Friday, October 24, 2014
Loading...





Restaurants taste success at jazz festival

Four restaurants have temporarily set up shop on Main Street in downtown Elkhart.
Posted on June 23, 2012 at 1:00 a.m.

ELKHART — Four pop-up restaurants got their first taste of the Elkhart Jazz Festival on Friday, and it was delicious.

Festivalgoers packed the streets of downtown, and not many left hungry. A handful of eateries with familiar names debuted on Main Street on Friday afternoon. Four restaurants temporarily set up shop on the festival’s main drag with special menus featuring everything from Cajun gumbo to spicy Mexican dishes.

South Bend’s Cafe Navarre landed a spot in front of the Lerner Theatre. The restaurant crafted a special New Orleans-inspired menu starring muffalettas, jambalaya and fresh summer salads.

“Last year, we saw that there was a lot of fair food at the festival, so we wanted to offer something different,” said Nicole Joldersma, who manages the theater’s Crystal Ballroom and lended a hand at Cafe Navarre’s pop-up restaurant. “We wanted something that would be fast to serve but in a restaurant-like setting.”

Friday brought back memories for Kathy Lucchese. She and her husband ran Lucchese’s Italian Restaurant on Jackson Street for 25 years before moving to the location on C.R. 17 in 2007. The restaurant popped up at the former Flytrap’s building, and the first customer was a musician from the Elkhart Municipal Band, Lucchese said.

“It’s been wonderful,” she said.

Lucchese’s menu was specially prepared for the festival, chef Zach Lucchese said. The restaurant featured Mediterranean meatballs, pork belly, chicken linguine and more.

“People seem to be really happy with the food,” he said.

Food vendors lined the Civic Plaza near the bandstand on Main Street selling sirloin tips, funnel cakes, soft pretzels, burritos and cheese fries.

ModMex opened for lunch Friday, and the most popular menu items proved to be beef and chicken machaca. Jose Rios, who owns ModMex with his father, said the biggest challenge was that the building is about a third of the size of his restaurant on Toledo Road. But all in all, Rios was excited about the weekend venture.

“I like the feel of downtown,” he said.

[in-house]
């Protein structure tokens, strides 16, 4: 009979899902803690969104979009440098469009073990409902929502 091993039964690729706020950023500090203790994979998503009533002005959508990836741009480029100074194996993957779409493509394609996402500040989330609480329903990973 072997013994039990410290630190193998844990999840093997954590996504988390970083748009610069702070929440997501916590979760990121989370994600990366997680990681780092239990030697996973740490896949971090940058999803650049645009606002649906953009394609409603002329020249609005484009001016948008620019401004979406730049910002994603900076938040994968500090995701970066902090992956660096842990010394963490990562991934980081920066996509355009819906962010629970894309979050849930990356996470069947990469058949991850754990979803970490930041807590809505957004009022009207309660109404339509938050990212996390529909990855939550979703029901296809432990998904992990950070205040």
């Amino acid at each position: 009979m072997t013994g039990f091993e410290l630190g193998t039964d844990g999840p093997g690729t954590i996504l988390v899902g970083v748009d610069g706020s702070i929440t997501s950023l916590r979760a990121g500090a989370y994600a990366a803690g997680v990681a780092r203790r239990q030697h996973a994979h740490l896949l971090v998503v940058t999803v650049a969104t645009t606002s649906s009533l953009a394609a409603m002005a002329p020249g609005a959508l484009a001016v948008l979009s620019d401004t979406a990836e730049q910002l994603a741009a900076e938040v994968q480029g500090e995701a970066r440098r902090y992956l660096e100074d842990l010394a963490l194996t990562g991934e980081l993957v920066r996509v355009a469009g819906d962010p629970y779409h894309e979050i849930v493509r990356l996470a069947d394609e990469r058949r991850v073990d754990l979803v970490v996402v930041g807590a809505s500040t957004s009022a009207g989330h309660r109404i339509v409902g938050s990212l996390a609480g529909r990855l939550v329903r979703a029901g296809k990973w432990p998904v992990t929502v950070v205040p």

By 8:30 p.m., Adam’s Bistro had served close to 200 of the eatery’s signature sweet magnolia sausages. The bistro was set up in the grassy area next to the Elkhart Chamber of Commerce office.

“The weather was beautiful today,” chef Adam Williams said. “I’m expecting an even bigger crowd on Saturday.”

WHERE ARE THE POP-UP RESTAURANTS?

Ÿ Adam’s Bistro: Next to the Elkhart Chamber of Commerce office, 418 S. Main St.

Ÿ Cafe Navarre: In front of the Lerner Theatre, 410 S. Main St.

Ÿ Lucchese’s Italian Restaurant: 505 S. Main St.

Ÿ ModMex: 205 S. Main St.


Recommended for You


Loading...
Loading...
Loading...
 FILE - In this Oct. 6, 2012, file photo, women walk by a statue of Joseph and Emma Smith outside the church office building during the 182nd Semiannual General Conference for The Church of Jesus Christ of Latter-day Saints in Salt Lake City. Mormon church founder Joseph Smith had an underage bride and was married to other men’s wives during the early days of the faith when polygamy was practiced, a new church essay reveals. The Church of Jesus Christ of Latter-day Saints says most of Smith’s wives were between 20 and 40 years old but that one was just 14. While part of the church's early days, polygamy has been banned in the faith since 1890.  (AP Photo/The Salt Lake Tribune, Scott Sommerdorf, File)

Posted 17 minutes ago
 In this Oct. 22, 2014 photo Roman numerals mark a timber from the 54-foot oak French frigate La Belle at the Bullock Texas State History Museum in Austin, Texas. Archaeologists are beginning to reassemble the remains of the ship recovered more than 300 years after the vessel was lost in a storm off the coast of Texas. (AP Photo/Eric Gay)

Posted 17 minutes ago
Back to top ^